1. Why do universities such as UCL invest in arms companies?
There are several reasons why this occurs - they include (in no particular order):
- Since 9/11 and the “war on terror” many arms company share prices have sharply risen as defence budgets have increased and new orders have come in. At the same time, universities find themselves strapped for cash due to the current funding crisis in education and so try to make money from investments to stay in the black.
- Many elite, research-intensive universities in the UK receive large amounts of research funding from arms companies through contracts they carry out in their science, engineering and technology departments. They therefore want to retain good relations with these companies and perceive them as economic partners rather than merchants of war.
- Investing in the arms trade is common practice for many universities (45 universities confirmed to Campaign Against Arms Trade that they invest in the arms trade) and so forms the economic status quo. Finance directors may feel it is therefore easier for to carry on as they are rather than making time-consuming changes.
- There is often nothing preventing universities from investing in the arms trade. Without ethical investment policies expressly prohibiting such investments finance directors will see their fiduciary duty to maximize profits as their one and only concern.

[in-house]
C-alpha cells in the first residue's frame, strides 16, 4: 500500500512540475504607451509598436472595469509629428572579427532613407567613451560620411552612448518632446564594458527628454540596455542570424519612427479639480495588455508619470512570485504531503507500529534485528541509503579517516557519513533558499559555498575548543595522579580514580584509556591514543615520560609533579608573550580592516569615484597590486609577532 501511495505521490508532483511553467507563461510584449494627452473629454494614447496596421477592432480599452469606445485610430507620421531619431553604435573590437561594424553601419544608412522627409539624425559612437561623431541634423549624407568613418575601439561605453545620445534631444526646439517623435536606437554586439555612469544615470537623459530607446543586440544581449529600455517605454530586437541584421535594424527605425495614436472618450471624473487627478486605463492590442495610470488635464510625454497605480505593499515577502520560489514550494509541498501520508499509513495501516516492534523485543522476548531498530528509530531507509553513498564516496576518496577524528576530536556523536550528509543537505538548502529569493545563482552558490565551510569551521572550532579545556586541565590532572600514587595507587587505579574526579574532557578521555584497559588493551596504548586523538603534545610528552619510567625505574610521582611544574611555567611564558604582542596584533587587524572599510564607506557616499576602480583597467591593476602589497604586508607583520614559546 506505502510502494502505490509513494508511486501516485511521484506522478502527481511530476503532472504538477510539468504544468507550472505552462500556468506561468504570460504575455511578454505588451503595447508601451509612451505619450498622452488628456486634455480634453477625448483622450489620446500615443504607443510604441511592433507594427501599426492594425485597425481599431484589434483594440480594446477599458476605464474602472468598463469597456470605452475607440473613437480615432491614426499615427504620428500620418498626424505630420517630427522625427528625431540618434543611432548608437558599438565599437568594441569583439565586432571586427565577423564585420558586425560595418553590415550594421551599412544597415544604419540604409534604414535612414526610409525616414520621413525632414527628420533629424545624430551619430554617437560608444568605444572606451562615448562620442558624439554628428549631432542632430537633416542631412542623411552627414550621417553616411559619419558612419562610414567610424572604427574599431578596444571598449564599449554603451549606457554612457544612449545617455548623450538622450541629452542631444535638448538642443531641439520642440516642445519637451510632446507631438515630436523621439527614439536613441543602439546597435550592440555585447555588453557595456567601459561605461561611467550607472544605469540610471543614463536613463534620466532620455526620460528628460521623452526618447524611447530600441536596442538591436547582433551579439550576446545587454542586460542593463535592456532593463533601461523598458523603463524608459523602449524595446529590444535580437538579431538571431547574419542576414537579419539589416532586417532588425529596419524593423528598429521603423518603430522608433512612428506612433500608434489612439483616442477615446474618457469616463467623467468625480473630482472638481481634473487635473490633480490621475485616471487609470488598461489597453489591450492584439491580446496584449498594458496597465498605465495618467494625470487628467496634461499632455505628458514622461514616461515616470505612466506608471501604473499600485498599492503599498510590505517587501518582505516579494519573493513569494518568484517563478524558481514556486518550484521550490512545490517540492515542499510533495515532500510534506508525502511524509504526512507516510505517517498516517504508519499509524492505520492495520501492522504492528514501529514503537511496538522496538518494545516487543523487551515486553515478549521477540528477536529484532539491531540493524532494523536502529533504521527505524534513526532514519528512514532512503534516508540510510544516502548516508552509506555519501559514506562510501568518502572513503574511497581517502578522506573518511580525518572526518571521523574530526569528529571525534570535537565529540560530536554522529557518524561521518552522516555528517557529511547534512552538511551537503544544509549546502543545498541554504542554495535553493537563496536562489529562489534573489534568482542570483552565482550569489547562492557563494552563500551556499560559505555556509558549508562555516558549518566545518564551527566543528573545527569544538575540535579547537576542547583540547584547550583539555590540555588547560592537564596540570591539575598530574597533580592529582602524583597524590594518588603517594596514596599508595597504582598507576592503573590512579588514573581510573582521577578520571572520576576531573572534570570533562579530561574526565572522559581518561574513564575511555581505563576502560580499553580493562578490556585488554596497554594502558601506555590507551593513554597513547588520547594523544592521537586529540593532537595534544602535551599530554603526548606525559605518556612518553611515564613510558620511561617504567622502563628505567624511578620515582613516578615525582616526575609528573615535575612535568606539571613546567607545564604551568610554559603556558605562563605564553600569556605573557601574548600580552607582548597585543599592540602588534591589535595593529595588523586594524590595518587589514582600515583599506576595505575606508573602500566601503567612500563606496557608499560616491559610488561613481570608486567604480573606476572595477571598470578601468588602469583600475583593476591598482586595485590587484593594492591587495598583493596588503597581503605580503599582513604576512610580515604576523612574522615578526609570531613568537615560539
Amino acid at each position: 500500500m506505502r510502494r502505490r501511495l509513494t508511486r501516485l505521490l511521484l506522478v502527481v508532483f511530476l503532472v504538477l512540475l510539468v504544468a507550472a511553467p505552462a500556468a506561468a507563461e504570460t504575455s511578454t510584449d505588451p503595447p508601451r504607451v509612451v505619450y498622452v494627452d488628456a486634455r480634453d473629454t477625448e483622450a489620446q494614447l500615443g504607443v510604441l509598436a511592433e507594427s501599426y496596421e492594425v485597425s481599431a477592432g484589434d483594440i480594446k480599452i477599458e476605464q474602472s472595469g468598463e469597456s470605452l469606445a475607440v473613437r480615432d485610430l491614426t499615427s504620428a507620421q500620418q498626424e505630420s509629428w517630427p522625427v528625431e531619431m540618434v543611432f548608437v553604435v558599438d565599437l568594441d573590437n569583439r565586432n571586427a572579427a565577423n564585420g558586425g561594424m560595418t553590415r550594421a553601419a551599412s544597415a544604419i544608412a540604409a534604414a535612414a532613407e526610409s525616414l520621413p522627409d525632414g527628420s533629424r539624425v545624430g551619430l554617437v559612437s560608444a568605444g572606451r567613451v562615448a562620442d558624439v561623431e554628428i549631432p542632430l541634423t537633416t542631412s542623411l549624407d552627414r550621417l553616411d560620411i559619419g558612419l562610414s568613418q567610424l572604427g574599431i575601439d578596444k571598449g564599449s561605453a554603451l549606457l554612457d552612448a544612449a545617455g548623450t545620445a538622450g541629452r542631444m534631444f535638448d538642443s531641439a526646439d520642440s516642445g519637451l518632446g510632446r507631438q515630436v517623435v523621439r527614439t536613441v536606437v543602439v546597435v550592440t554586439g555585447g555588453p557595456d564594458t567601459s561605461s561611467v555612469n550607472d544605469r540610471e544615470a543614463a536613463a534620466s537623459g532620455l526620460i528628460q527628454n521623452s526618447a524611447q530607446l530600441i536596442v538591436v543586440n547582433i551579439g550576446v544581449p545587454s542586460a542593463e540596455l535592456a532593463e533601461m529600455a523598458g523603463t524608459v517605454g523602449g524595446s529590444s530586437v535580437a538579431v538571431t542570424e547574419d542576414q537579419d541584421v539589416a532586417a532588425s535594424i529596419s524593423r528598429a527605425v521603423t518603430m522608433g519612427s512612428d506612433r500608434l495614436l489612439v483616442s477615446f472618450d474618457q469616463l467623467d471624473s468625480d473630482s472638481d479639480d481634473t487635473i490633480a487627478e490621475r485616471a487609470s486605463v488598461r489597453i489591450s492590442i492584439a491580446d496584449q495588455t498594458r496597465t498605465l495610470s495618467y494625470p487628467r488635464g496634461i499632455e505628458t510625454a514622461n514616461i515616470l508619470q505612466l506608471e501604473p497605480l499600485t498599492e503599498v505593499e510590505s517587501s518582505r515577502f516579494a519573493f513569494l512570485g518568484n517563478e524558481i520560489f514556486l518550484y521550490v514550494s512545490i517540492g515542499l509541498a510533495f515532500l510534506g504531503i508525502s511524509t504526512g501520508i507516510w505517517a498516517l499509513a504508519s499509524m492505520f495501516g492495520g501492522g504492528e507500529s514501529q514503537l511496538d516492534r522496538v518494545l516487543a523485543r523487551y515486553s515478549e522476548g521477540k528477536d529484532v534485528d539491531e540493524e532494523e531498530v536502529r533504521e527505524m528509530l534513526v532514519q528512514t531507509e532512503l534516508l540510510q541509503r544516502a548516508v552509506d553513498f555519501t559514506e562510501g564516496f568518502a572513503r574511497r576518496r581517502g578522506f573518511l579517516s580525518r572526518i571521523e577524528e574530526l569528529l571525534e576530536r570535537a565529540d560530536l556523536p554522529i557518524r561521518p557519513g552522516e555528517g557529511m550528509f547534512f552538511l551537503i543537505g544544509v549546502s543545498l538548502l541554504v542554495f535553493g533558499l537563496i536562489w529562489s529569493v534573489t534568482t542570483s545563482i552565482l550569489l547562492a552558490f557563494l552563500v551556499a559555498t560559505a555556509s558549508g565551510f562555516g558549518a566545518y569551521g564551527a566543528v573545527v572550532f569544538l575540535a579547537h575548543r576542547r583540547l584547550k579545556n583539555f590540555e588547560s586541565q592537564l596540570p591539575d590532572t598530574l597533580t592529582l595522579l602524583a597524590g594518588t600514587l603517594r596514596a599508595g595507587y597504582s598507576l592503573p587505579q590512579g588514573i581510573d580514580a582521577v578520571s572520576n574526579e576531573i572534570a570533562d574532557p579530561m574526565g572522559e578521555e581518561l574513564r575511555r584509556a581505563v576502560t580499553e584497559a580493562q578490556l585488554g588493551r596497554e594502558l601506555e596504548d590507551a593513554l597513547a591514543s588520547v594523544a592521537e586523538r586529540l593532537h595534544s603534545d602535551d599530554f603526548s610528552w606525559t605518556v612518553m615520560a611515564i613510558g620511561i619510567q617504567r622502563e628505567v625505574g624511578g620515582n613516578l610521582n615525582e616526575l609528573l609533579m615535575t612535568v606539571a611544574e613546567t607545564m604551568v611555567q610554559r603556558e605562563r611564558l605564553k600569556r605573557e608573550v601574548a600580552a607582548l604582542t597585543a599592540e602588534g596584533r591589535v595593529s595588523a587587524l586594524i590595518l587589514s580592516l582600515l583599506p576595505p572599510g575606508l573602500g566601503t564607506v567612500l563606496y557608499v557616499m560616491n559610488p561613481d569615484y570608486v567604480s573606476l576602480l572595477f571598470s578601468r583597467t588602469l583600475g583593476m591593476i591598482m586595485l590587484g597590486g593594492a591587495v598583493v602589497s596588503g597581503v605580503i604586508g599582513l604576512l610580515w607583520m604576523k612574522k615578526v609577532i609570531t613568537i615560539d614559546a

2. Who is to say which companies are ethical and which aren't? Where do you draw the line?/ Ethical criteria are too tricky to define and apply to an investment policy, so what's the point?
A university's investment decisions rely upon the information and instructions that the finance director receives. Ethical concerns can form a part of this process as there are recognised frameworks for socially responsible investing- and for ascertaining institutional values. Directors of finance can be instructed to weigh ethical and financial considerations and the evidence from the size of the UK ethical investment market (£17bn screened + £280bn under 'engagement' instructions), and its positive performance shows that many do so successfully.
3. Do we really think that by getting one university to withdraw it's shares in a company that produces weapons that this will stop the arms trade? Someone else will buy them and nothing will have changed.
When a university or any other institution invests in a company it confers upon that company a credibility that would not otherwise have existed. Taken in isolation, one university divesting from the arms trade will have a small impact, but as more universities divest and are seen to be able to manage quite well with alternative investments the economic status quo will be brought into question and universities which continue to invest will be pressurised into justifying their continued association with arms companies. Furthermore, the debate which arises around divestment issues allows the culture of military influence on campus- through funding of research- to be broached.
4. The same people who argue against the university investments also want more money to pay lecturers and support staff with. Providing the best facilities for students requires income from sensible investments, so why not invest in a company that makes a profit? Doesn't it makes financial sense to invest in a company the government is throwing money at?